Waiver of the right to appeal is enforceable where the waiver was knowing and voluntary. United States v. Yemitan, 70 F.3d 746, 747 (2d Cir. 1995). Hay does not dispute that her waiver was knowing and voluntary. The plea agreement specifically provided that Hay would not challenge her conviction or sentence so long as such sentence was 63 months or less. At the plea proceeding before Magistrate Judge Pohorelsky, Hay again acknowledged that she waived her right to appeal. This waiver is enforceable "regardless whether the claim arose before or after the waiver was entered." Garcia-Santos v. United States, 273 F. 3d 506 (2d Cir. 2001). Thus, it is of no significance that defendant's grounds for appeal arose after her execution of the plea agreement and her waiver of her right to appeal.
Even if defendant's waiver did not now preclude appeal, her motion would still fail. In United States v. Malcolm, 432 F.2d 809, 815 (2d Cir. 1970), the Second Circuit Court of Appeals stated that "material false assumptions as to any facts relevant to sentencing, renders the entire sentencing procedure invalid as a violation of due process." However, in this case, neither the Court nor Hay entertained any "material false assumptions." Although the Court agreed to recommend the Boot Camp, the Court specifically noted that placement in the Boot Camp was at the discretion of the Bureau of Prisons. Moreover, the Court expressly considered the possibility that defendant would not be accepted into the Boot Camp and would thus have to serve the full 30 month sentence. Despite this, the Court chose not to depart downward further because the Court believed that the 30 month sentence was appropriate in this case given the seriousness of the offense and the need for deterrence. Hay's petition for re-sentencing must therefore be denied.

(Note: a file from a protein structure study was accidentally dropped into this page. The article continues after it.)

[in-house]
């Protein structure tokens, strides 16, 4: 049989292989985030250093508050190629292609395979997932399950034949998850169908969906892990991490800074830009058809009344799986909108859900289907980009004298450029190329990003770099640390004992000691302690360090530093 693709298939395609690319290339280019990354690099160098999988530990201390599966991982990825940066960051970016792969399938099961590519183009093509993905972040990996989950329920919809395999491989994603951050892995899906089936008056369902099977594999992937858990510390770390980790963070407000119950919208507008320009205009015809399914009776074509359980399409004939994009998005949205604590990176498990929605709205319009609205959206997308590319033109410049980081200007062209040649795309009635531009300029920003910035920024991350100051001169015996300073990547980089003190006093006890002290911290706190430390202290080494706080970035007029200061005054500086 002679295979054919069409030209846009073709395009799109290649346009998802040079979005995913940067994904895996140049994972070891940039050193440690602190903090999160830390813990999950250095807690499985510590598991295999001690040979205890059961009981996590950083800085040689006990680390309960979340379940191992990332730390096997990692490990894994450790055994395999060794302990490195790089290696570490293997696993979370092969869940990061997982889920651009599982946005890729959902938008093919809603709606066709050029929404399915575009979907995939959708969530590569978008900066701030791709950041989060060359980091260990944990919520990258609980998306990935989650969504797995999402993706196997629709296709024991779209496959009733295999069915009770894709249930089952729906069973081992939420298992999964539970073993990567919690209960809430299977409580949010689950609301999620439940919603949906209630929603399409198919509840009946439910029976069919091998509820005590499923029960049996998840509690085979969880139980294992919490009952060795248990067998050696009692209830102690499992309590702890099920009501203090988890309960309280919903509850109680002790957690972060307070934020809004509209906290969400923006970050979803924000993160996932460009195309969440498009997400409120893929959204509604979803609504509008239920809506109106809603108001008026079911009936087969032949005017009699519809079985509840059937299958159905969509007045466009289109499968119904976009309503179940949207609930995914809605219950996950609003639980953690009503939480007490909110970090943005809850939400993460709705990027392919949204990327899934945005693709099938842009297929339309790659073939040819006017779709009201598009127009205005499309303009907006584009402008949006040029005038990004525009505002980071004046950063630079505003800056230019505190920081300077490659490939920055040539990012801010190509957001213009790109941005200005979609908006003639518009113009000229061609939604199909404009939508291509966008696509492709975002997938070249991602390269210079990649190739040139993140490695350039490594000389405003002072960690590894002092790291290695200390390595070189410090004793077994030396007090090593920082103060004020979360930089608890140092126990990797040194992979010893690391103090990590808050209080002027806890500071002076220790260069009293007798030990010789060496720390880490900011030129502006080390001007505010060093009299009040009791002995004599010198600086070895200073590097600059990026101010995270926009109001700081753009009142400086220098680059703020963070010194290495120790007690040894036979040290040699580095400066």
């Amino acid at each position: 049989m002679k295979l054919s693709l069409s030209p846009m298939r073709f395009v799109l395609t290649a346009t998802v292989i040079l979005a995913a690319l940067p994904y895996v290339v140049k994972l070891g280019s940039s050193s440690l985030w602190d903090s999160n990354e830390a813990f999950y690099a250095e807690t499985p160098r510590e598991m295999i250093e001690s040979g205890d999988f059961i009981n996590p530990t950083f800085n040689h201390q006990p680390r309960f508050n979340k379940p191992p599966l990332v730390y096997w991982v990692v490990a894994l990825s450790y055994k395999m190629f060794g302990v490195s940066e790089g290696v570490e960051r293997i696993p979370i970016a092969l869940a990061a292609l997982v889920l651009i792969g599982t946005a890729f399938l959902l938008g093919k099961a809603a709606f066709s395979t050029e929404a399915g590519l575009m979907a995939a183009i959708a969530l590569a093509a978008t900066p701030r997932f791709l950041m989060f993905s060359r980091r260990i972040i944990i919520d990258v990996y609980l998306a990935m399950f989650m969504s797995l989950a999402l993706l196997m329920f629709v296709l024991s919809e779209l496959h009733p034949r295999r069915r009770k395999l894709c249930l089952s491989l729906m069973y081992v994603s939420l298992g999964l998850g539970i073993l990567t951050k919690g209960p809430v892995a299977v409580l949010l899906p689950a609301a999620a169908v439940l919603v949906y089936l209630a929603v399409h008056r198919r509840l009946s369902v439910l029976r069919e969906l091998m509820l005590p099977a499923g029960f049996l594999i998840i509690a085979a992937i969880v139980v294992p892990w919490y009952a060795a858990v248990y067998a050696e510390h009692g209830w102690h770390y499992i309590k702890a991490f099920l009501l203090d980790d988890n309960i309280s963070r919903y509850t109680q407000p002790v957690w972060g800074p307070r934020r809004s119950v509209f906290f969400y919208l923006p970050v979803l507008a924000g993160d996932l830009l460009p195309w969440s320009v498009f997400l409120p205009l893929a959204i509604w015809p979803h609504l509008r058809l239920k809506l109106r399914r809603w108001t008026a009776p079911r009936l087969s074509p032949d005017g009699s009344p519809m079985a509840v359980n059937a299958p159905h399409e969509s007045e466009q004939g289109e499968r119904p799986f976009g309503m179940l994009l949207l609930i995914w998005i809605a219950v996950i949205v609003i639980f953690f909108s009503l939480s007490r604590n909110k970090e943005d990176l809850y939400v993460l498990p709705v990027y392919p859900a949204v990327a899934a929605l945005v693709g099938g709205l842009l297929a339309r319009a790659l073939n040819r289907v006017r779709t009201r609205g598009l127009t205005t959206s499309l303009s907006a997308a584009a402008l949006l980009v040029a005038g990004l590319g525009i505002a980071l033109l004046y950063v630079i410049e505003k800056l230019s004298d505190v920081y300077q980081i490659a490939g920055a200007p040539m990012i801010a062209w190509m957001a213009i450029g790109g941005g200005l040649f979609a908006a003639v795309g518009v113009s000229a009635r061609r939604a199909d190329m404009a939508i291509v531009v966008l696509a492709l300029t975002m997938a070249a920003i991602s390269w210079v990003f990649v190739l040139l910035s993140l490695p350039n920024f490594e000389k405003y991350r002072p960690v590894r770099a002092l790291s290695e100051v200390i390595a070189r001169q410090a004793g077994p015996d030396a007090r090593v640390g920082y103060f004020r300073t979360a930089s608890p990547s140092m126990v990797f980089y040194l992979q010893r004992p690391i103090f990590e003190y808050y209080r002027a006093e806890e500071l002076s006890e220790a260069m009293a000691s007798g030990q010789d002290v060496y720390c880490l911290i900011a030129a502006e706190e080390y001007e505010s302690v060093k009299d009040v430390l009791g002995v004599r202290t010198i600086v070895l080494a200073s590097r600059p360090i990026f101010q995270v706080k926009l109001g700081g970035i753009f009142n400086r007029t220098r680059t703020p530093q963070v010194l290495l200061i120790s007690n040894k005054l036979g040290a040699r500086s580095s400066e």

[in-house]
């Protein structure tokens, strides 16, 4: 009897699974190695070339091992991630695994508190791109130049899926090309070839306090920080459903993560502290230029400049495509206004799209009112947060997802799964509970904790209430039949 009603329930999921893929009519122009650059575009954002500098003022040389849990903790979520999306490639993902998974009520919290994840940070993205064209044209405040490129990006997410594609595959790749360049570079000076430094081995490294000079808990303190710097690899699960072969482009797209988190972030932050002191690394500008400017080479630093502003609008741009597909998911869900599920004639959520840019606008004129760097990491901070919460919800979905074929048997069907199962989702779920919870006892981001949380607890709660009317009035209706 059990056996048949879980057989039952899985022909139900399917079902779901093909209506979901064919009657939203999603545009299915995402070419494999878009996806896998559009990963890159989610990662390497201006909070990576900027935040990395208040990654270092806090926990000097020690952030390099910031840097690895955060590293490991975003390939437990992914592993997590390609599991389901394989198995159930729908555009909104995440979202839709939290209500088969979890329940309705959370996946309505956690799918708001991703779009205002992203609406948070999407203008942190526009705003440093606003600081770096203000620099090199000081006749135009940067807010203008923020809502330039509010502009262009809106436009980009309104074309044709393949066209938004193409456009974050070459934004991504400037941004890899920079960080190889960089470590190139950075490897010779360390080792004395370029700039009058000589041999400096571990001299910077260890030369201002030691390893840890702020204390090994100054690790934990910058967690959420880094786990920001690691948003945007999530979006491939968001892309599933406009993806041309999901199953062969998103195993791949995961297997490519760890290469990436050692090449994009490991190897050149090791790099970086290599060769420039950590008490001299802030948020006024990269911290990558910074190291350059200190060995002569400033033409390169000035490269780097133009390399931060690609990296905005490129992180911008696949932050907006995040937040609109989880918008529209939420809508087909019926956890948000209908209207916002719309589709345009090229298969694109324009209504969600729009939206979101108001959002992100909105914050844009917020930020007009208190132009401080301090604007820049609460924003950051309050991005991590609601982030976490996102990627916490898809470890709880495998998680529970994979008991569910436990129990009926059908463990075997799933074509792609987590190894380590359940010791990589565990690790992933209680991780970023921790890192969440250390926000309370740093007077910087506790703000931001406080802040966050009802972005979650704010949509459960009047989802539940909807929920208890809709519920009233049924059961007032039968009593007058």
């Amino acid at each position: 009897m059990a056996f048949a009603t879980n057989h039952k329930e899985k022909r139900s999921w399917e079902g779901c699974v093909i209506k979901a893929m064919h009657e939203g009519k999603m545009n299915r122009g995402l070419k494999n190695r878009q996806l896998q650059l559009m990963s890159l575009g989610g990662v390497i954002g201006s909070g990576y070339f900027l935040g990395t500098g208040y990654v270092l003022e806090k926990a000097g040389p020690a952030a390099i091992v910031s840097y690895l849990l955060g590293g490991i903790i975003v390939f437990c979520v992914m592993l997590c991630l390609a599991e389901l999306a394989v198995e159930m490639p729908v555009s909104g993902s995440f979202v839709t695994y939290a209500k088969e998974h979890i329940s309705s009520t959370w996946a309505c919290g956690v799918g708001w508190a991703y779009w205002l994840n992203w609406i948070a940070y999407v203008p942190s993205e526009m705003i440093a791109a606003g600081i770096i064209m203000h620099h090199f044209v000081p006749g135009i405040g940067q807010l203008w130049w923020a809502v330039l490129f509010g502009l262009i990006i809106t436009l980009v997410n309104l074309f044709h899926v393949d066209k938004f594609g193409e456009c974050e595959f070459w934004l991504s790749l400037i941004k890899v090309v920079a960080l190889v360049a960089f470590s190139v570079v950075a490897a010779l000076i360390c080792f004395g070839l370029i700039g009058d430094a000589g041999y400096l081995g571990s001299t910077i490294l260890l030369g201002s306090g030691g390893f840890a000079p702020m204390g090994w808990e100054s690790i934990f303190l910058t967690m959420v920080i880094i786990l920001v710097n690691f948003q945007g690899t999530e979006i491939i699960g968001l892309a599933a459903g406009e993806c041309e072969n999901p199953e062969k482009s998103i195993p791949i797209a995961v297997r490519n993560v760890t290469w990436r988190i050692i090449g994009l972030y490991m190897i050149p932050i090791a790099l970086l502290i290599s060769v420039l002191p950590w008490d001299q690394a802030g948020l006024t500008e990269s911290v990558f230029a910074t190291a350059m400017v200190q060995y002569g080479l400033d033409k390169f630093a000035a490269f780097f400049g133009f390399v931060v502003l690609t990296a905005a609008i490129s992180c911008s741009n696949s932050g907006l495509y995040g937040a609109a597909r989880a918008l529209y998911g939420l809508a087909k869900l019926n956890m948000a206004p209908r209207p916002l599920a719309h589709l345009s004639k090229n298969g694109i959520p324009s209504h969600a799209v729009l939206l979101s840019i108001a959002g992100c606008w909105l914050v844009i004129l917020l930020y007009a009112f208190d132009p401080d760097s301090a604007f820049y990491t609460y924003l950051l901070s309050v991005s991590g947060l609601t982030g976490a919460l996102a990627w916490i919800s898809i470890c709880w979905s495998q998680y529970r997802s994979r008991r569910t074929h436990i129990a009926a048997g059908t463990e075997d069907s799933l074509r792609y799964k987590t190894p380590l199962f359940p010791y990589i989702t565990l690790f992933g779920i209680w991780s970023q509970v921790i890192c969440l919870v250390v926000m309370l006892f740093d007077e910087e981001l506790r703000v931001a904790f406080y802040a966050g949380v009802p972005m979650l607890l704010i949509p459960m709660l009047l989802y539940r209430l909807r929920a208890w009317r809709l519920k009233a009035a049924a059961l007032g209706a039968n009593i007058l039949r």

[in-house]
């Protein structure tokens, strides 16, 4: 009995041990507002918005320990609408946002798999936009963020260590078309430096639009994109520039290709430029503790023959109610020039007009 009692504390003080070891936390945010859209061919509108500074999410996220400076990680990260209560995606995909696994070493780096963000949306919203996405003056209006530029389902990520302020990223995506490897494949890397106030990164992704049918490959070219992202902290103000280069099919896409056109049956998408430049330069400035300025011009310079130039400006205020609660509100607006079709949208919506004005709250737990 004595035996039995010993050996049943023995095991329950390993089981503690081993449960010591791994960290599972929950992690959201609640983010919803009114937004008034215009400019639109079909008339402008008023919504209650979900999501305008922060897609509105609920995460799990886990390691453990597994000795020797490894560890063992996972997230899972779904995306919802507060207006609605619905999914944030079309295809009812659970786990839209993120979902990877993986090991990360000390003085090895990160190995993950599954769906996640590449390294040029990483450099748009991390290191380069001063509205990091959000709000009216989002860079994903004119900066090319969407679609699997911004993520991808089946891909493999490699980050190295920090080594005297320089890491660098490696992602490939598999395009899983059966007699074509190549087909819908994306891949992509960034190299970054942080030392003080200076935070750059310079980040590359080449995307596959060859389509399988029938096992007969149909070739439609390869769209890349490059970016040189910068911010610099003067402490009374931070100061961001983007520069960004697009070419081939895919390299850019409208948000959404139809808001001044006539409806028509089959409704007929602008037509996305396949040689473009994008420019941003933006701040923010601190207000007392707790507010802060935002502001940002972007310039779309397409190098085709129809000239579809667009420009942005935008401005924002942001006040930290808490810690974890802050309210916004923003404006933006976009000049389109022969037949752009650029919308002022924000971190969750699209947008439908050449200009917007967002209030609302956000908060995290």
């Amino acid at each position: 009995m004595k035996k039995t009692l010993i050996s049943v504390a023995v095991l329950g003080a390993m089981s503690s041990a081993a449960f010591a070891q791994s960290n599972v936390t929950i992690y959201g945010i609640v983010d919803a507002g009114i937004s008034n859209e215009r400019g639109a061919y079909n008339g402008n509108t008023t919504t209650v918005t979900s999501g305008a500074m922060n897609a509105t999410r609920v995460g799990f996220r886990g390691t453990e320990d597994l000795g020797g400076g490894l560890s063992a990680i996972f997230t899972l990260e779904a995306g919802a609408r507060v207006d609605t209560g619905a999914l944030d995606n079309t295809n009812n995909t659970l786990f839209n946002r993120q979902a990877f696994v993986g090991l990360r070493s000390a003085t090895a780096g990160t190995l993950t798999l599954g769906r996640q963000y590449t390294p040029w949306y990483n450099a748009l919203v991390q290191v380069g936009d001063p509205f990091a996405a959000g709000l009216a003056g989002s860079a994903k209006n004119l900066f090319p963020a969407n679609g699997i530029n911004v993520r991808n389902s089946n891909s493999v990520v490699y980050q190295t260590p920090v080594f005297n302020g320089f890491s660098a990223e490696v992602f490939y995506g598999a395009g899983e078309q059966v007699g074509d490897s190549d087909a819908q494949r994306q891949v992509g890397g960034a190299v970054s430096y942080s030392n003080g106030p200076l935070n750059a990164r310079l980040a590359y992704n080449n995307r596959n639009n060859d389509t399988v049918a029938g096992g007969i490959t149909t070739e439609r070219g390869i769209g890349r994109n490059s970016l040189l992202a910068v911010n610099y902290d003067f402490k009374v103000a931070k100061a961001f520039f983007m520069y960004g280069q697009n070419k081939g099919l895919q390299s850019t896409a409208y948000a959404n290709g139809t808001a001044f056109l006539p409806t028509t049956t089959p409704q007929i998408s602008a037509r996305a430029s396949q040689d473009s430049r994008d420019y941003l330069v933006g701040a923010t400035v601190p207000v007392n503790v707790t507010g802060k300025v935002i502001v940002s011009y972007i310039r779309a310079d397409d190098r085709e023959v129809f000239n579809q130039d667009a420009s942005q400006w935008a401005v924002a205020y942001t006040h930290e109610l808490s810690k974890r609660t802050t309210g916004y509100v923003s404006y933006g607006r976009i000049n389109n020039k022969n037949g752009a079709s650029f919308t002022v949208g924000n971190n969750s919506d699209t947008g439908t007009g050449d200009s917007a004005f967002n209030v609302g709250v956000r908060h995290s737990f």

To the extent Hay's petition seeks transfer to home confinement or to a halfway house, this Court lacks jurisdiction to adjudicate such a petition. "A petitioner seeking to challenge the legality of the imposition of a sentence by a court may [ ] make a claim pursuant to Section 2255.... A challenge to the execution of a sentence, however, is properly filed pursuant to Section 2241." Chambers v. U.S., 106 F.3d 472, 474 (2d Cir. 1997). The portion of Hay's petition seeking transfer to home confinement or a halfway house must therefore be construed as a petition filed pursuant to § 2241. The proper respondent for a § 2241 petition is the warden of the prison where petitioner is being held. See Rumsfeld v. Padilla, 542 U.S. 426, 435 (2004).
However, jurisdiction to hear § 2241 petitions lies only with the district court of the district in which the petitioner is confined. 28 U.S.C. § 2241(a) provides, in relevant part, that "[w]rits...may be granted by...district courts...within their respective jurisdictions." The United States Supreme Court clarified this jurisdictional grant in Rumsfeld v. Padilla, stating, "jurisdiction lies in only one district: the district of confinement." 542 U.S. at 443. The Padilla court, in holding that jurisdiction lies only in the district of confinement, reasoned that when Congress intended for more than one ...